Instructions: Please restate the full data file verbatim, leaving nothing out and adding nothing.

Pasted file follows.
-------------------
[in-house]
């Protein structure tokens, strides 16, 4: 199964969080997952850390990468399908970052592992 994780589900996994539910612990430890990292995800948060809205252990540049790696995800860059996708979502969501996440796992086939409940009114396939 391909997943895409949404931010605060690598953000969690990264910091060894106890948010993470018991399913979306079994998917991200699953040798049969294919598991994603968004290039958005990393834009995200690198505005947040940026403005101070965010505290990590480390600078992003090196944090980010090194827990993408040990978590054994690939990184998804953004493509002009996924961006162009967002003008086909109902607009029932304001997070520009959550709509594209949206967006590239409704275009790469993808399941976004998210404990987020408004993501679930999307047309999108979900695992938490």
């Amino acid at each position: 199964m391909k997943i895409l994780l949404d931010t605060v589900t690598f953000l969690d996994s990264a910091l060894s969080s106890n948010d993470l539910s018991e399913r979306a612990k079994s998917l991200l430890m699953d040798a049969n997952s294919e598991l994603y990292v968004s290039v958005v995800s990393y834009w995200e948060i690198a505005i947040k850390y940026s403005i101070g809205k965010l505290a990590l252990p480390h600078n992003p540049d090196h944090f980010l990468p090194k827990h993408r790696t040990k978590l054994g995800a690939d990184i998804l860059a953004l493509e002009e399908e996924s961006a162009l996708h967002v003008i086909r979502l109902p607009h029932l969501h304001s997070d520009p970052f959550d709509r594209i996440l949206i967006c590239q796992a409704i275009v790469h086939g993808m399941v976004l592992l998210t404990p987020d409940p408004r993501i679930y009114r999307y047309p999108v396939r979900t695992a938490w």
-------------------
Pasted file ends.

[in-house]
């Protein structure tokens, strides 16, 4: 199964969080997952850390990468399908970052592992 994780589900996994539910612990430890990292995800948060809205252990540049790696995800860059996708979502969501996440796992086939409940009114396939 391909997943895409949404931010605060690598953000969690990264910091060894106890948010993470018991399913979306079994998917991200699953040798049969294919598991994603968004290039958005990393834009995200690198505005947040940026403005101070965010505290990590480390600078992003090196944090980010090194827990993408040990978590054994690939990184998804953004493509002009996924961006162009967002003008086909109902607009029932304001997070520009959550709509594209949206967006590239409704275009790469993808399941976004998210404990987020408004993501679930999307047309999108979900695992938490």
């Amino acid at each position: 199964m391909k997943i895409l994780l949404d931010t605060v589900t690598f953000l969690d996994s990264a910091l060894s969080s106890n948010d993470l539910s018991e399913r979306a612990k079994s998917l991200l430890m699953d040798a049969n997952s294919e598991l994603y990292v968004s290039v958005v995800s990393y834009w995200e948060i690198a505005i947040k850390y940026s403005i101070g809205k965010l505290a990590l252990p480390h600078n992003p540049d090196h944090f980010l990468p090194k827990h993408r790696t040990k978590l054994g995800a690939d990184i998804l860059a953004l493509e002009e399908e996924s961006a162009l996708h967002v003008i086909r979502l109902p607009h029932l969501h304001s997070d520009p970052f959550d709509r594209i996440l949206i967006c590239q796992a409704i275009v790469h086939g993808m399941v976004l592992l998210t404990p987020d409940p408004r993501i679930y009114r999307y047309p999108v396939r979900t695992a938490w």